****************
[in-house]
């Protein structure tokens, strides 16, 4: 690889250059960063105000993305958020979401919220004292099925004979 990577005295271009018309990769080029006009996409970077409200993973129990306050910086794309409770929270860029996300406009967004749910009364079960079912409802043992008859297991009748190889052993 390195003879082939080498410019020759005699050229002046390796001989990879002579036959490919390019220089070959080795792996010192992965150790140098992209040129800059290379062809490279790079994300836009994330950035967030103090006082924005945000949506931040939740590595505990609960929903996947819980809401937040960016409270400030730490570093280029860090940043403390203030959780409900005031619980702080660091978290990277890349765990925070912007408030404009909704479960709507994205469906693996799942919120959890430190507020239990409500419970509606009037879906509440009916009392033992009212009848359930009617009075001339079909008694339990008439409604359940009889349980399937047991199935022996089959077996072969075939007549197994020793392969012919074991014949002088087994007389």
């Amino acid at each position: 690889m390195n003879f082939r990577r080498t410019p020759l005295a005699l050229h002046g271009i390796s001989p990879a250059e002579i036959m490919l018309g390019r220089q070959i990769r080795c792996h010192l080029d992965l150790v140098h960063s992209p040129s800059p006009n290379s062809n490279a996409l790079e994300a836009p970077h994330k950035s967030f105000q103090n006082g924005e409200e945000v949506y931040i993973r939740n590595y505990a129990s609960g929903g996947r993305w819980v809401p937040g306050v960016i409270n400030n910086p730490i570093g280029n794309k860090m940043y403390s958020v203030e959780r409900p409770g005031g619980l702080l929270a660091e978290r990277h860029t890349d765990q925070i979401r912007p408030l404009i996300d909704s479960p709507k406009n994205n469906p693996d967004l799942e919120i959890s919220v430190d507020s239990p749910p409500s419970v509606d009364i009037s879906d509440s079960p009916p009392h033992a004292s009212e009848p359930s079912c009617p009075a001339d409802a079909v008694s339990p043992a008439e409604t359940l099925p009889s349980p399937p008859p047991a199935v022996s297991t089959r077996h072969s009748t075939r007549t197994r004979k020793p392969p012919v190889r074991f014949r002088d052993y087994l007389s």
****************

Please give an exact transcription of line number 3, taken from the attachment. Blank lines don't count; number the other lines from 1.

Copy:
């Amino acid at each position: 690889m390195n003879f082939r990577r080498t410019p020759l005295a005699l050229h002046g271009i390796s001989p990879a250059e002579i036959m490919l018309g390019r220089q070959i990769r080795c792996h010192l080029d992965l150790v140098h960063s992209p040129s800059p006009n290379s062809n490279a996409l790079e994300a836009p970077h994330k950035s967030f105000q103090n006082g924005e409200e945000v949506y931040i993973r939740n590595y505990a129990s609960g929903g996947r993305w819980v809401p937040g306050v960016i409270n400030n910086p730490i570093g280029n794309k860090m940043y403390s958020v203030e959780r409900p409770g005031g619980l702080l929270a660091e978290r990277h860029t890349d765990q925070i979401r912007p408030l404009i996300d909704s479960p709507k406009n994205n469906p693996d967004l799942e919120i959890s919220v430190d507020s239990p749910p409500s419970v509606d009364i009037s879906d509440s079960p009916p009392h033992a004292s009212e009848p359930s079912c009617p009075a001339d409802a079909v008694s339990p043992a008439e409604t359940l099925p009889s349980p399937p008859p047991a199935v022996s297991t089959r077996h072969s009748t075939r007549t197994r004979k020793p392969p012919v190889r074991f014949r002088d052993y087994l007389s």